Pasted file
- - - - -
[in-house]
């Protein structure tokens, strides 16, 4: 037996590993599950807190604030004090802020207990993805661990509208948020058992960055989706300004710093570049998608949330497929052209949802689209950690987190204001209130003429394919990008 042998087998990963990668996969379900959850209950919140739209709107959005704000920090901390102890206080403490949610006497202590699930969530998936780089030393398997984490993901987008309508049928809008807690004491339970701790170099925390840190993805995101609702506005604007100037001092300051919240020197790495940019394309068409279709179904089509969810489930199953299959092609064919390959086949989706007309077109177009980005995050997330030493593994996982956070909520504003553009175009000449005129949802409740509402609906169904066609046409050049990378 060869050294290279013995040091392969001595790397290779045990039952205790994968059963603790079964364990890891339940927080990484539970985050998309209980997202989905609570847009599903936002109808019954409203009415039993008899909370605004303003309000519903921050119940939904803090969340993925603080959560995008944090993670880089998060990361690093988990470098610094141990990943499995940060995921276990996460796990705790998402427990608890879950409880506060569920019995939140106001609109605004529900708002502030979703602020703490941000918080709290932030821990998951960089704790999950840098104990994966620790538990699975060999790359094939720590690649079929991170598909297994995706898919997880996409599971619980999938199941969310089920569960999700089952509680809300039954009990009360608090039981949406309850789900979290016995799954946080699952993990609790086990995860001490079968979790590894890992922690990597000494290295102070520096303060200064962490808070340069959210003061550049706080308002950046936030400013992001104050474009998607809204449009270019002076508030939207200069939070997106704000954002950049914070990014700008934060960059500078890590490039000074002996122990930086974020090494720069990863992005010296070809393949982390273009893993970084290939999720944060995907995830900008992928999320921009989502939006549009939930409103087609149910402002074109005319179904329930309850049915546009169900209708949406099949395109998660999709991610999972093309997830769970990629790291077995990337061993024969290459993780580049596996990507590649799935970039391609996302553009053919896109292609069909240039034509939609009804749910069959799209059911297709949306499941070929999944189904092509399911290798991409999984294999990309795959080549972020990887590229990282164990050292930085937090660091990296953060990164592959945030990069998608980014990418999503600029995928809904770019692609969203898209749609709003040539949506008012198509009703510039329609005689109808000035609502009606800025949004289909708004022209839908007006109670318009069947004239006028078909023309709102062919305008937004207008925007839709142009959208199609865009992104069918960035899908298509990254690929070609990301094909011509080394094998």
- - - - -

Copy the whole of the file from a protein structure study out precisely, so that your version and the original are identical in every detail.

[in-house]
């Protein structure tokens, strides 16, 4: 037996590993599950807190604030004090802020207990993805661990509208948020058992960055989706300004710093570049998608949330497929052209949802689209950690987190204001209130003429394919990008 042998087998990963990668996969379900959850209950919140739209709107959005704000920090901390102890206080403490949610006497202590699930969530998936780089030393398997984490993901987008309508049928809008807690004491339970701790170099925390840190993805995101609702506005604007100037001092300051919240020197790495940019394309068409279709179904089509969810489930199953299959092609064919390959086949989706007309077109177009980005995050997330030493593994996982956070909520504003553009175009000449005129949802409740509402609906169904066609046409050049990378 060869050294290279013995040091392969001595790397290779045990039952205790994968059963603790079964364990890891339940927080990484539970985050998309209980997202989905609570847009599903936002109808019954409203009415039993008899909370605004303003309000519903921050119940939904803090969340993925603080959560995008944090993670880089998060990361690093988990470098610094141990990943499995940060995921276990996460796990705790998402427990608890879950409880506060569920019995939140106001609109605004529900708002502030979703602020703490941000918080709290932030821990998951960089704790999950840098104990994966620790538990699975060999790359094939720590690649079929991170598909297994995706898919997880996409599971619980999938199941969310089920569960999700089952509680809300039954009990009360608090039981949406309850789900979290016995799954946080699952993990609790086990995860001490079968979790590894890992922690990597000494290295102070520096303060200064962490808070340069959210003061550049706080308002950046936030400013992001104050474009998607809204449009270019002076508030939207200069939070997106704000954002950049914070990014700008934060960059500078890590490039000074002996122990930086974020090494720069990863992005010296070809393949982390273009893993970084290939999720944060995907995830900008992928999320921009989502939006549009939930409103087609149910402002074109005319179904329930309850049915546009169900209708949406099949395109998660999709991610999972093309997830769970990629790291077995990337061993024969290459993780580049596996990507590649799935970039391609996302553009053919896109292609069909240039034509939609009804749910069959799209059911297709949306499941070929999944189904092509399911290798991409999984294999990309795959080549972020990887590229990282164990050292930085937090660091990296953060990164592959945030990069998608980014990418999503600029995928809904770019692609969203898209749609709003040539949506008012198509009703510039329609005689109808000035609502009606800025949004289909708004022209839908007006109670318009069947004239006028078909023309709102062919305008937004207008925007839709142009959208199609865009992104069918960035899908298509990254690929070609990301094909011509080394094998």